July 21, 2005

Great stuff from an Aussie: Melina Marchetta

"What a dream come true, right? Seven hundred and fifty boys, and thirty girls? But the reality is that it's either like living in a fishbowl or like you don't exist."

Maybe it's because I went to a religious boarding school, but I love school stories, and I don't think I've read a more intense novel that did not involve a relationship or sex or death in a long time (and when I say relationship, I mean a capital 'R' relationship, a 'we're going out, going steady, we've defined this' kind of thing. There are little 'r' relationships in here that are twice as intense as anything settled and defined. Trust me, chickens.) This book brought to life so many things for me. I laughed out loud, and sniffled through pages and pages, and felt the vivid, claustrophobic, overbearing, garish, depressing, horrifying, gratifying and stultifying world of high school come to life all over again in the pages of Melina Marchetta's Saving Francesca. If you haven't ever read this book, run-run-run out and pick it up from the library or bookstore now.

I've just finished my first read through, and I'm not sure what exactly Marchetta did to immerse me in high school emotions again, but I think I loved the central character because she, like me, spends a lot of time muttering under her breath and never really living loudly -- until she does (unlike me, sadly!). There's such a scope of character development as she hits walls, and comes up against obstacles, and she just stumbles on, struggling further and further until she finally realizes she's learning about hope. It's a really beautifully written book, about difficult subjects - clinical depression, fragmenting parents, about family relationships, about resentments and finally, self definition -- loving yourself enough to do the dirt and digging it takes to find out who you are; to see how difficult that is, and to keep going.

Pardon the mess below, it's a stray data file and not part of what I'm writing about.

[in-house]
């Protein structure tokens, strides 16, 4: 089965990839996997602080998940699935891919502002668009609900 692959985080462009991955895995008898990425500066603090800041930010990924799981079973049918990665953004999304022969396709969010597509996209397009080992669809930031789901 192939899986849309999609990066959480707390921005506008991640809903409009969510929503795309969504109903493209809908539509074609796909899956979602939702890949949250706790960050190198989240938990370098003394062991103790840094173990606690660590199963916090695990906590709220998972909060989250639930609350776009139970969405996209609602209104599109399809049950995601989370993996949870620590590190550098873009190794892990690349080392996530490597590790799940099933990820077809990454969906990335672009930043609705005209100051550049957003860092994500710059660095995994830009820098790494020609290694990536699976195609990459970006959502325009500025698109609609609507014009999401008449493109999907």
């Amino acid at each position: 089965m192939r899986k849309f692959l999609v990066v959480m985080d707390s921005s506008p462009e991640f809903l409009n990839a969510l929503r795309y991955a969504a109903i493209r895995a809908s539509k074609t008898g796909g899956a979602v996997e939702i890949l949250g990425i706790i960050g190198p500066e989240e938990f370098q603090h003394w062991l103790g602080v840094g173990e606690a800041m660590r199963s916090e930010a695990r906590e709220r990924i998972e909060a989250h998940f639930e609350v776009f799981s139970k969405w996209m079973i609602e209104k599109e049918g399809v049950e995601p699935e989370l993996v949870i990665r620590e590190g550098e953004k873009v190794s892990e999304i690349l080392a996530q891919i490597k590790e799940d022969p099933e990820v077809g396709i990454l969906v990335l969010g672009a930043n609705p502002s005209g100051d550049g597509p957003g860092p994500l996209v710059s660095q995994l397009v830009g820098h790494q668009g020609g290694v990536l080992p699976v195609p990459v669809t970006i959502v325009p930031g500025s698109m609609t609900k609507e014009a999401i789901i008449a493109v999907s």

There's also the Italian-Australian aspect of the story which was intriguing. Americans are so busy defining our 'African-American,' 'Asian-American,' 'South-Asian-American'-ness that it's hard for us to fathom that Other People Over There are experiencing their own cultural mishmashes presently too, outside of the famed melting pot, and people are thinking new thoughts about where and how they belong, and with whom. It makes for really fascinating reading.

One of Marchetta's gifts is that she's a teacher at a Catholic boy's school much like the one depicted in her novel, so "write what you know" is really resonating with her. Francesca is her second novel, written after an eleven year hiatus, but her first novel, Looking for Alibrandi took the Australian publishing world by storm, (and was published in the U.S. in 1999), winning the Children's Book Council award, and being made into a movie last year (that has sadly yet to make its way over the Pacific! Although I'm going to check the video store). I'm really impressed with Marchetta's style, and hope her audience (Aussies and Americans alike) hear more from her before the next decade!

Check it out, people. And happy writing. May you find such vividness leaping from your pens, bringing all of your characters to irrepressible, rebellious, unprecedented life.

1 comment:

tanita s. davis said...

BTW, I read Looking for Alibrandi this weekend, and I liked it well enough, but what I thought was funniest was that the author has to teach this book to her English class. How weird would that be? Anyway, there's a movie based on the book, as I said, and I guess there will be a Saving Francesca movie someday too, not that I'll watch it. After that Charlie & the Chocolate Factory thing this summer, I'm a little wary of books-turned-into-movies, even if it DID follow the actual storyline more closely. But I digress...